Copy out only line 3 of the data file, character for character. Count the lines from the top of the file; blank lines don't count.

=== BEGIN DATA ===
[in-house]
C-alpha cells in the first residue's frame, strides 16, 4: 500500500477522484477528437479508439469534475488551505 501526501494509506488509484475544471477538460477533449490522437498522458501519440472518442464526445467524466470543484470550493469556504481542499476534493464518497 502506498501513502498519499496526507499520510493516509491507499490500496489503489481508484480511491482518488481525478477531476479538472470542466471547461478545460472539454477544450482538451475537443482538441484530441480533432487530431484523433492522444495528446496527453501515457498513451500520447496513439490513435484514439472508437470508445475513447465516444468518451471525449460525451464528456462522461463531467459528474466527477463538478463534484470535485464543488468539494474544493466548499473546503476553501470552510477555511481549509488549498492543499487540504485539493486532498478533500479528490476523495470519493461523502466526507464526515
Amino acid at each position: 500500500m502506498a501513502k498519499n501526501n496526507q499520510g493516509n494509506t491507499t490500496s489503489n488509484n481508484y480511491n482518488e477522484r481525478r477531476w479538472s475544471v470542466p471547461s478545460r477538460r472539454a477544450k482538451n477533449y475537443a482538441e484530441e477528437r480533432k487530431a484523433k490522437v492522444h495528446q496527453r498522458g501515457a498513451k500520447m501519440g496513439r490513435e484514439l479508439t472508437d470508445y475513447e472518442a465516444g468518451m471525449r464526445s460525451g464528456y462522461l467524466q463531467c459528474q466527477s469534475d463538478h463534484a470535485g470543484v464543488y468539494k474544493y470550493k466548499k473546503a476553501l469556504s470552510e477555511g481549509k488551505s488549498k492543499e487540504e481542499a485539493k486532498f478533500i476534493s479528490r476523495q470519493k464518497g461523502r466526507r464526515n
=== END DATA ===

Amino acid at each position: 500500500m502506498a501513502k498519499n501526501n496526507q499520510g493516509n494509506t491507499t490500496s489503489n488509484n481508484y480511491n482518488e477522484r481525478r477531476w479538472s475544471v470542466p471547461s478545460r477538460r472539454a477544450k482538451n477533449y475537443a482538441e484530441e477528437r480533432k487530431a484523433k490522437v492522444h495528446q496527453r498522458g501515457a498513451k500520447m501519440g496513439r490513435e484514439l479508439t472508437d470508445y475513447e472518442a465516444g468518451m471525449r464526445s460525451g464528456y462522461l467524466q463531467c459528474q466527477s469534475d463538478h463534484a470535485g470543484v464543488y468539494k474544493y470550493k466548499k473546503a476553501l469556504s470552510e477555511g481549509k488551505s488549498k492543499e487540504e481542499a485539493k486532498f478533500i476534493s479528490r476523495q470519493k464518497g461523502r466526507r464526515n